Thu 15 Jun

An Taoiseach renews his commitment to Public Health (Alcohol) Bill

Alcohol Action Ireland today welcomed, An Taoiseach, Leo Varadkar's renewed commitment to completing passage of the Public Health Alcohol Bill. In his opening speech last evening on the nomination of government, An Taoiseach, established the immediate priorities of his government....


Thu 08 Jun

European Policy Seminar demands political leaders grasp a ‘once in a decade opportunity’ to strengthen child health protection measures

Alcohol Action Ireland and EuroCare will today (Wednesday) host a policy seminar to discuss the Audiovisual Media Services Directive (AVMSD), currently before the EU institutions, which represents an important opportunity to strengthen measures to protect children from alcohol marketing. Europe...


Thu 01 Jun

Media Diary Notice – European Policy Seminar, June 7th, 2017.

Alcohol Action Ireland and Eurocare: European Alcohol Policy Alliance, as a joint initiative, will host a European Policy Seminar next Wednesday 7th June, 2017 in Brussels This seminar is being held at a key time as the Audio-Visual Media Services...

Submission to the "Working Group on Regulating Sponsorship by Alcohol Companies of Major Sporting Events"

Alcohol Action Ireland's submission to the "Working Group on Regulating Sponsorship by Alcohol Companies of Major Sporting Events". This submission sets out the issues surrounding alcohol sponsorship of sport in Ireland and why implementing a ban will be a key part of any plan to reduce alcohol-related harm.

application/pdf 4.9 MiB DOWNLOAD

Alcohol & Pregnancy Leaflet

It is in a child’s best interests for a prospective mother not to drink alcohol while pregnant, due to the risk of damaging the physical and mental development of the unborn child — damage which can have serious, life-long consequences.

application/pdf 335.1 KiB DOWNLOAD

Outcomes from the conference, Facing 'The Fear': Alcohol and Mental Health in Ireland

Alcohol's role as a serious risk factor in mental health difficulties, including suicide, self-harm and depression, was examined by expert speakers at a conference held in November 2013 by Alcohol Action Ireland, the national charity for alcohol-related issues.

application/pdf 1.7 MiB DOWNLOAD

1 6 7 8 9 10 17

Creating Customers - Finding new ways and places to sell alcohol, and new people to buy it

“Creating Customers" looks at the many ways alcohol producers find new ways and places to sell alcohol, and new people to sell it to — in the UK and around the world.

The report examines how alcohol is marketed to women (both as a calorie-laden indulgence and as an aid to weight loss), and to particular ethnic groups; and how big drinks companies are working to drive up consumption in parts of Africa, Asia and Latin America where levels of drinking have traditionally been low. It also highlights how the industry undermines it own pledges to encourage the safe use of alcohol.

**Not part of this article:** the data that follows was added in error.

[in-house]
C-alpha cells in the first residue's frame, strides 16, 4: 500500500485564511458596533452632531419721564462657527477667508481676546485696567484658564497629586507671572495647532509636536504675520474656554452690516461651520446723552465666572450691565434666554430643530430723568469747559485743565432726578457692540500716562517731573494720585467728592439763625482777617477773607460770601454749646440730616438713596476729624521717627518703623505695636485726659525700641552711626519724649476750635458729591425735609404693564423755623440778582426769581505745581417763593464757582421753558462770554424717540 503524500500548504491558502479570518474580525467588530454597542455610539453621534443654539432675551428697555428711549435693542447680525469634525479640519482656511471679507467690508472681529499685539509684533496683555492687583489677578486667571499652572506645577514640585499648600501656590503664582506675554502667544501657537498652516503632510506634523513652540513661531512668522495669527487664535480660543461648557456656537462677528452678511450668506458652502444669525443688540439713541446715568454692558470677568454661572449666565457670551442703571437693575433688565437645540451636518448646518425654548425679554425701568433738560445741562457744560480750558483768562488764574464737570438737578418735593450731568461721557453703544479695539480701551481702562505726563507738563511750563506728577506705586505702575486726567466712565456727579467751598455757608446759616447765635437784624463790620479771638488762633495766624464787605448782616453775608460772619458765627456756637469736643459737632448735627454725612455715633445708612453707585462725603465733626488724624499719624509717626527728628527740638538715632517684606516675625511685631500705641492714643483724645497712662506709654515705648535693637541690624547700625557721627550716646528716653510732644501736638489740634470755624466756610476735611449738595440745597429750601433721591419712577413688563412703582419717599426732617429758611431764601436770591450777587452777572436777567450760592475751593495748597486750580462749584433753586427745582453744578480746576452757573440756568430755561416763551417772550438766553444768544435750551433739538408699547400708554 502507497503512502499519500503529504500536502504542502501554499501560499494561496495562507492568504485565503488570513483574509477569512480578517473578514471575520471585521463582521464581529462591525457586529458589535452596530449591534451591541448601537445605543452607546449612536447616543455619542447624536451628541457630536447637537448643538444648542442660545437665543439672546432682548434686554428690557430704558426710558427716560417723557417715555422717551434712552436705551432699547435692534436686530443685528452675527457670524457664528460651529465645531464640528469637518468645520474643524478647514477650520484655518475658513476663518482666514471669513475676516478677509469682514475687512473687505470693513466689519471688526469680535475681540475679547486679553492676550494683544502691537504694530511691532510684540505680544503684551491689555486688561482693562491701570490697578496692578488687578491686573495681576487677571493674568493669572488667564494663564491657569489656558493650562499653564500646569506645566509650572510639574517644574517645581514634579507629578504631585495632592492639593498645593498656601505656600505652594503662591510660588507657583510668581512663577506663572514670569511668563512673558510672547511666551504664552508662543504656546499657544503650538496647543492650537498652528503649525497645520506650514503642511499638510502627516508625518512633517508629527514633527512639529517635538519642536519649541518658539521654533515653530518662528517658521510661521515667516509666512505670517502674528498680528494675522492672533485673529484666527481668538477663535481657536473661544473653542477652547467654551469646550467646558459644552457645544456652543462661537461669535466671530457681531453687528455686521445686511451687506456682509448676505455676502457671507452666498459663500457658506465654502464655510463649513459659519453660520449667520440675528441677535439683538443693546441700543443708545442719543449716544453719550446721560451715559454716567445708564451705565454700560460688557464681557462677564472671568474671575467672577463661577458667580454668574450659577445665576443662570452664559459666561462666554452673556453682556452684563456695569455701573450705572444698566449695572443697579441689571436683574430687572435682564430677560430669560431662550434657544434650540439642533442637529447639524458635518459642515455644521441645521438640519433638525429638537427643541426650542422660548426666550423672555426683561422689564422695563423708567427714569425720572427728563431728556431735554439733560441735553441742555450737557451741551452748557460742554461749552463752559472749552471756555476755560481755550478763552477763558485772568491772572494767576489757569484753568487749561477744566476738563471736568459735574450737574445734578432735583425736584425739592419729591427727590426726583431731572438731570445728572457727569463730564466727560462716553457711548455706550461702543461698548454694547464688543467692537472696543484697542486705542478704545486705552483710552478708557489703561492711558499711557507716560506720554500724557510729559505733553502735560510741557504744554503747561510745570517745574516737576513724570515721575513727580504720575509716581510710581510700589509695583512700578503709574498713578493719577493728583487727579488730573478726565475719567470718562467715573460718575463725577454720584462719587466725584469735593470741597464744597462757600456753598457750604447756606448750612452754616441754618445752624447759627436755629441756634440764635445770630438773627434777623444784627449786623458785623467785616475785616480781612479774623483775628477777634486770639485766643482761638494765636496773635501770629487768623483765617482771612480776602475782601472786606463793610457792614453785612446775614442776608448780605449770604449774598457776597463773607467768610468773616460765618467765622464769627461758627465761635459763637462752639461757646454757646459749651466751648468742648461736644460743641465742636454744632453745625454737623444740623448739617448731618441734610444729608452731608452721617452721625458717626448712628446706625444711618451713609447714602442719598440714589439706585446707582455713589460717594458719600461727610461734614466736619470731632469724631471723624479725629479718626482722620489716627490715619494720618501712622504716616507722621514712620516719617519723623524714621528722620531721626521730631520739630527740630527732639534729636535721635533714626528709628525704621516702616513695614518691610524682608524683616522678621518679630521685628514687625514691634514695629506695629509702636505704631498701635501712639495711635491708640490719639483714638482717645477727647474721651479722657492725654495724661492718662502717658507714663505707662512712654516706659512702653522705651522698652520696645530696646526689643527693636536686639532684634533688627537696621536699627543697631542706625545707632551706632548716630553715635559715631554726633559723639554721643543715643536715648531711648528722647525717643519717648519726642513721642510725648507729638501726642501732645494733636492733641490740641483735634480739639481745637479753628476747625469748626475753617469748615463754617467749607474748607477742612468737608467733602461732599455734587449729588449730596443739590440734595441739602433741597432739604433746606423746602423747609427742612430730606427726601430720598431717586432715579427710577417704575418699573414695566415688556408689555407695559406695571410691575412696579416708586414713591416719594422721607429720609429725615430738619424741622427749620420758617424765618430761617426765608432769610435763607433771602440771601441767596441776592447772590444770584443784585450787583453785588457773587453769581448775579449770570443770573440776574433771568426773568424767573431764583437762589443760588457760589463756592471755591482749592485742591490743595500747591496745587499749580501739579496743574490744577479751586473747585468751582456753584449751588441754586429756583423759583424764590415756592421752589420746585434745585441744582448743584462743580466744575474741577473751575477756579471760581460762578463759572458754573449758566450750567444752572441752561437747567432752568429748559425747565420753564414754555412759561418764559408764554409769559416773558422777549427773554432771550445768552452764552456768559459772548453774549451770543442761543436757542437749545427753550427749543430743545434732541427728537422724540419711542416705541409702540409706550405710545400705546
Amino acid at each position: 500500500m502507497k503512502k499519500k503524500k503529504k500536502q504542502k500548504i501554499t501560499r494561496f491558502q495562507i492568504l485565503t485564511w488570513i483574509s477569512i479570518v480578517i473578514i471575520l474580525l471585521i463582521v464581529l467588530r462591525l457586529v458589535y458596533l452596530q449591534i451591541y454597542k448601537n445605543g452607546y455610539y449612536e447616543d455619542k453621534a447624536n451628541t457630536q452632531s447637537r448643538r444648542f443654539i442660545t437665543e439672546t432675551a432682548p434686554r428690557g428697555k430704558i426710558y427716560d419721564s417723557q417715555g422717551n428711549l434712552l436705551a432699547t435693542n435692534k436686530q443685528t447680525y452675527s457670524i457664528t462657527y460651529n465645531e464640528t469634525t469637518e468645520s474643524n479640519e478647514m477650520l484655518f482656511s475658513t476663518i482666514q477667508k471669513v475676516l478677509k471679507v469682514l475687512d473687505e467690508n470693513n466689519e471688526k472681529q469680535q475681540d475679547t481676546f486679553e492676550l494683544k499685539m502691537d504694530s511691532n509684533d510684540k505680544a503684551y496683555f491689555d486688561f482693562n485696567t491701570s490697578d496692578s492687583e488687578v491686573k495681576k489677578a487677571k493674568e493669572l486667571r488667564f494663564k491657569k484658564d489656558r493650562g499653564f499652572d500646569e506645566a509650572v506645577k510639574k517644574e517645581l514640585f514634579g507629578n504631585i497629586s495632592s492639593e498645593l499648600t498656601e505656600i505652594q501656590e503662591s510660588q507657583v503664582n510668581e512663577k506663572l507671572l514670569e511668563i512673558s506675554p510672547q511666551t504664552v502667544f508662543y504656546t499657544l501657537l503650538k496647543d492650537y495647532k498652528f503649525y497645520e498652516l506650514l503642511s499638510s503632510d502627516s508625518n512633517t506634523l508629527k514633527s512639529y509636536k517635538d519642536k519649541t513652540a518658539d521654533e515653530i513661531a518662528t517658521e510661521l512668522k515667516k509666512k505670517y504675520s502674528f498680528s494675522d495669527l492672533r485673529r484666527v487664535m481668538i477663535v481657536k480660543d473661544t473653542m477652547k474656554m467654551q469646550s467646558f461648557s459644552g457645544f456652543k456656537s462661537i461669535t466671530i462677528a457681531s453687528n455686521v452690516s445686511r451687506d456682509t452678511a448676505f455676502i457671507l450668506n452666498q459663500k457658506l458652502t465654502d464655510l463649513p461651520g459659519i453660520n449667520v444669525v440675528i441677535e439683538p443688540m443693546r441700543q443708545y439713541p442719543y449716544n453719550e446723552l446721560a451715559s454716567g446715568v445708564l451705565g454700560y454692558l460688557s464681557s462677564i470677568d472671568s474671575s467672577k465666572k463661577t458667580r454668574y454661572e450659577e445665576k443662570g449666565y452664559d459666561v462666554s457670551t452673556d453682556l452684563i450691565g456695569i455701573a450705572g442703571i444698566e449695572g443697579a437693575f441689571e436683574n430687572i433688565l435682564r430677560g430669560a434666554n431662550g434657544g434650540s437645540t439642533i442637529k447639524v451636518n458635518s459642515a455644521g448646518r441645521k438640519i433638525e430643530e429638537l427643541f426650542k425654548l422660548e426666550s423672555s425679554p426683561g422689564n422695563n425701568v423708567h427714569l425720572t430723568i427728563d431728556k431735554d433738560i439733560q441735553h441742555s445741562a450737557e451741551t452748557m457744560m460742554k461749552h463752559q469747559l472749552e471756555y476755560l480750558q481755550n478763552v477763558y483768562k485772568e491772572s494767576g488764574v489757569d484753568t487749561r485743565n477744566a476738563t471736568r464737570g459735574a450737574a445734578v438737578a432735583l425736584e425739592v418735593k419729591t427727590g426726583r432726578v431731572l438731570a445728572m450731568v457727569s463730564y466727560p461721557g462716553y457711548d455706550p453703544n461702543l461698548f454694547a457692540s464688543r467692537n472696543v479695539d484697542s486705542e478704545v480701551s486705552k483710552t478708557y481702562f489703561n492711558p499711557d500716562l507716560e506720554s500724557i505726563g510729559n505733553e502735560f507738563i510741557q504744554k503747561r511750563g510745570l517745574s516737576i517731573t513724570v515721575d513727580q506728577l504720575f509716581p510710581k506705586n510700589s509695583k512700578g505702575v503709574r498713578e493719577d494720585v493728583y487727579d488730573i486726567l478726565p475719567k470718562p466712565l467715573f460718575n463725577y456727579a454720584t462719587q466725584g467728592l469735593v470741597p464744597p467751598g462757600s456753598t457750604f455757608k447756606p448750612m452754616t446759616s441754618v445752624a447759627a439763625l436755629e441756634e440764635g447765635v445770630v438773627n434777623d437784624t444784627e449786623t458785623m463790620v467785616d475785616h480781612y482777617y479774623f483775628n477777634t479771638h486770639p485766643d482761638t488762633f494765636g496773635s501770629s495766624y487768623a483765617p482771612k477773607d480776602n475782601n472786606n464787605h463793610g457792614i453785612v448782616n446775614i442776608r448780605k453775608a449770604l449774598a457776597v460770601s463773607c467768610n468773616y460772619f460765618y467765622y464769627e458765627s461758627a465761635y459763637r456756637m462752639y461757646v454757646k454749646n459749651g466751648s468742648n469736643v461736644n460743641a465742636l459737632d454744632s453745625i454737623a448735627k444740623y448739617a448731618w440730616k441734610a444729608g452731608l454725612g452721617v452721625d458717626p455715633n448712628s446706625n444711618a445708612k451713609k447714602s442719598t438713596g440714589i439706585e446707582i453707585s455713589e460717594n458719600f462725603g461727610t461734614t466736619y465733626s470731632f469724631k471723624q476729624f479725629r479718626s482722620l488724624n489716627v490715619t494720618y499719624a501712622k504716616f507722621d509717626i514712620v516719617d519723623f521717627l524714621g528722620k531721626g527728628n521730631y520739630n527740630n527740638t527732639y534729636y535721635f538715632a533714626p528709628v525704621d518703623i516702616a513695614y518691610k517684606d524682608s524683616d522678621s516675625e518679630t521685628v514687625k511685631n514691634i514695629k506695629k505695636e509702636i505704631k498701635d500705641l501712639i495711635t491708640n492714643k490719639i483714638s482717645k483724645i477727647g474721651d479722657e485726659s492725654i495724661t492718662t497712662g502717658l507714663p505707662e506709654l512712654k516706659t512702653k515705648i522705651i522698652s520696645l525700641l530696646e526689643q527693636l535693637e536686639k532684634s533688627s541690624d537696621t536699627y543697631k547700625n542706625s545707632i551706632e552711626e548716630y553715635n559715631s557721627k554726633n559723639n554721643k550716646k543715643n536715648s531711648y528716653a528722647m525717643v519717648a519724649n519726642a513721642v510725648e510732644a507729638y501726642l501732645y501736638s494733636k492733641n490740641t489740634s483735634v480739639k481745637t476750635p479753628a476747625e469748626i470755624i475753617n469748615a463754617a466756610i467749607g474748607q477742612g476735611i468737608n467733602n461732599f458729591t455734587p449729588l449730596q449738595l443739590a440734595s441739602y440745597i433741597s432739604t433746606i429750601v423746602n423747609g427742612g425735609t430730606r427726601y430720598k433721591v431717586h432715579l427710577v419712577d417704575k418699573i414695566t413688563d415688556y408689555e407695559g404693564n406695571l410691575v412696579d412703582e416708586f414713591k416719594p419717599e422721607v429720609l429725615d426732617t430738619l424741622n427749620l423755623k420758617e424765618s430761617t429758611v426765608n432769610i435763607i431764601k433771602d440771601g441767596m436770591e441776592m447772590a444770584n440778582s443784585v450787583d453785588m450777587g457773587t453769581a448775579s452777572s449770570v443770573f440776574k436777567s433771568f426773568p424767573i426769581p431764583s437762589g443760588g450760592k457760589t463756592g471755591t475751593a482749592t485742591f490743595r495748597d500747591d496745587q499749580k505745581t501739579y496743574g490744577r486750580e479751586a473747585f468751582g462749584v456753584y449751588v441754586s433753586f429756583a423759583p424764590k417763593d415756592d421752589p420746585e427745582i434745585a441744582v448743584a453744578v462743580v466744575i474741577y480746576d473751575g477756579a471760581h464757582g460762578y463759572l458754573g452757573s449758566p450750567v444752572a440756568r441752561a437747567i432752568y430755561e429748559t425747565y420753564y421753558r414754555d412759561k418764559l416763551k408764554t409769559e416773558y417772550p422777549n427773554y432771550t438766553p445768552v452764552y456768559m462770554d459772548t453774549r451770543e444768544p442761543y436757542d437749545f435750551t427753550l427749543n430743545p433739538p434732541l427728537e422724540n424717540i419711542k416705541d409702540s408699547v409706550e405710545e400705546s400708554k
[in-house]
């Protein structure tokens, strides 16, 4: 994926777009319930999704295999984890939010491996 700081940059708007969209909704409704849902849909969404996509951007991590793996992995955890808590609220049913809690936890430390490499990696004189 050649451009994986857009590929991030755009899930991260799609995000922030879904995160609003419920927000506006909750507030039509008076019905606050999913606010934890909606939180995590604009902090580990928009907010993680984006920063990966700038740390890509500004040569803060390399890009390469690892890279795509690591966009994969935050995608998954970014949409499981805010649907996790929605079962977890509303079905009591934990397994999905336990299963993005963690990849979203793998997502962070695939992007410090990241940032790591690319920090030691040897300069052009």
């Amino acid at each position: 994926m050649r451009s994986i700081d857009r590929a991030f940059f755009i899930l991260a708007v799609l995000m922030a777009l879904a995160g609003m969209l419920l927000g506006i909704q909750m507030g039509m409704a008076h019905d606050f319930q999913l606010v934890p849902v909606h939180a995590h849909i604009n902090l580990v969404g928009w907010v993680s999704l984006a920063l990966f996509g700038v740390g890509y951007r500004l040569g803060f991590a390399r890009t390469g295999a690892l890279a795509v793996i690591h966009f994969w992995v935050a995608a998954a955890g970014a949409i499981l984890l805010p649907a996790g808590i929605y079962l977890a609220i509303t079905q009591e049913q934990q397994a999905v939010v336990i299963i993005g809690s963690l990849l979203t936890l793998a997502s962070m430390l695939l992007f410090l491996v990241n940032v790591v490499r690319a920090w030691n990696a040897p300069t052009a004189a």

Whilst recognising that alcohol is a legitimate product, the report argues that the drinks industry’s business imperative to sell more alcohol means it is not well placed to advise us how to use it safely and healthily. It includes a series of recommendations for effective regulation of the alcohol industry and its marketing campaigns, and for ending the industry’s involvement formulating public policy and information on safe drinking.

application/pdf 1.8 MiB DOWNLOAD

Model - based appraisal of minimum unit pricing for alcohol in Northern Ireland

Estimates from the Northern Ireland (NI) adaptation of the Sheffield Alcohol Policy Model-version 3 (SAPM3) suggest: Minimum Unit Pricing (MUP) policies would be effective in reducing alcohol consumption, alcohol related harms (including alcohol-related deaths, hospitalisations, crimes and workplace absences) and the costs associated with those harms.

application/pdf 2.7 MiB DOWNLOAD

Impact of minimum price per unit of alcohol on patients with liver disease in UK

A study of liver patients by the University of Southampton shows that a Minimum Unit Price (MUP) policy for alcohol is exquisitely targeted towards the heaviest drinkers with cirrhosis. Published today in Clinical Medicine, the peer review journal for the Royal College of Physicians, the researchers studied the amount and type of alcohol drunk by 404 liver patients, and also asked patients how much they paid for alcohol. They found that patients with alcohol related cirrhosis were drinking on average the equivalent of four bottles of vodka each week, and were buying the cheapest booze they could find, paying around 33p per unit, irrespective of their income. In contrast low risk moderate drinkers were paying on average £1.10 per unit. If the UK government set a MUP at 50p, it wouldn’t affect pubs or bars and would have no impact on moderate drinkers; the average cost would be £4 per year and 90% would not be affected at all. The impact on heavy drinking liver patients would be at least 200 times higher.

application/pdf 312.1 KiB DOWNLOAD

1 6 7 8 9 10 62